How to Prepare for Your WorkComp Audit

Written by on 6/8/2016 3:49 AM in , , . It has 0 Comments.

Workman’s comp insurance overcharges could cost your business thousands. To prevent unnecessary expense, it’s essential to fully understand the industry’s rules as well as the auditing process to protect your business against mistakes and overcharges.

Get prepared for your upcoming workman’s comp insurance audit:

• Understand what governs premiums.
The National Council on Compensation Insurance sets industry rules used in most states. Using employee classification codes in these guidelines, rates are calculated based on job-related risks. The rates for a clerical worker, for example, will be far less than those for a roofer.

• Gather paperwork.
What will you need?

  • A detailed description of your business operations.
  • Your payroll journal.
  • Information on the hours, days or weeks worked by employees in the past year.
  • Individual earnings records.
  • Overtime pay (broken down by employee).
  • Detailed job descriptions and duties.
  • Federal tax records.
  • State unemployment reports.
  • Payments to subcontractors.
  • Certificates of insurance for subcontractors and independent contractors.

• Review previous audits.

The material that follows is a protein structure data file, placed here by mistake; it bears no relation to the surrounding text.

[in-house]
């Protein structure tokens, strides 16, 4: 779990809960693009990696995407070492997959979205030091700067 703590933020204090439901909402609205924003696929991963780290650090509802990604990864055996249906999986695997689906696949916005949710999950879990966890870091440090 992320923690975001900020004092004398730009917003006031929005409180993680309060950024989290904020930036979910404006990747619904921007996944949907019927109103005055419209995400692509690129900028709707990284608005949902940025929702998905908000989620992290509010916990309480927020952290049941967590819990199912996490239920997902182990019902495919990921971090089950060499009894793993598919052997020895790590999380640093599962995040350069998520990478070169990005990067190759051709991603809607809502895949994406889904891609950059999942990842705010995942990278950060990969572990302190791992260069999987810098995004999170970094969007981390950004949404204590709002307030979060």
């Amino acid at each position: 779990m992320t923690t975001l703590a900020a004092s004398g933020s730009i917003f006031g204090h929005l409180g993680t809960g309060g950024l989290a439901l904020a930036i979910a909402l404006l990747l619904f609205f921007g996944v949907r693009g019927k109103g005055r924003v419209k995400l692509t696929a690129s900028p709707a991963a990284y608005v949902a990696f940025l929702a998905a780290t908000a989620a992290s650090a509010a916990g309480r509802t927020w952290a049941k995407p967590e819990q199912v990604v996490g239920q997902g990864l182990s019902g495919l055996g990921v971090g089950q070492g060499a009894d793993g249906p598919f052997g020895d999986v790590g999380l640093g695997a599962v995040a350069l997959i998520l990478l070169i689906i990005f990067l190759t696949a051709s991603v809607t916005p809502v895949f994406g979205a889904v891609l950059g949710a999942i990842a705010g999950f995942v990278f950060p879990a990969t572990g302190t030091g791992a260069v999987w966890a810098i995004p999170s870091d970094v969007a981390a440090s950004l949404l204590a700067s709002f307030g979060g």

Having a list notating where employees were categorized in previous years' audits can help you verify correct classifications in your upcoming audit.

• Ensure correct classifications.
Never assume classifications are correct. Your business could be overcharged thousands in a single year due to these errors. In addition, check with subcontractors who might carry their own workers' compensation coverage, which could save you from unnecessarily paying premiums that are already covered by your subcontractors.

• Don’t overlook overtime.
Workers' compensation premiums are not calculated at the full overtime pay rate in most states, so accurate payroll records are essential.

Up to your ears in workman’s comp insurance issues? Minnesota Comp Advisor excels in tackling troubles and reducing costs. Learn more today.

Comments

Got something to say? Join the discussion »

Leave a Reply

 [Quick Submit with Ctrl+Enter]

Remember my details
Notify me of followup comments via e-mail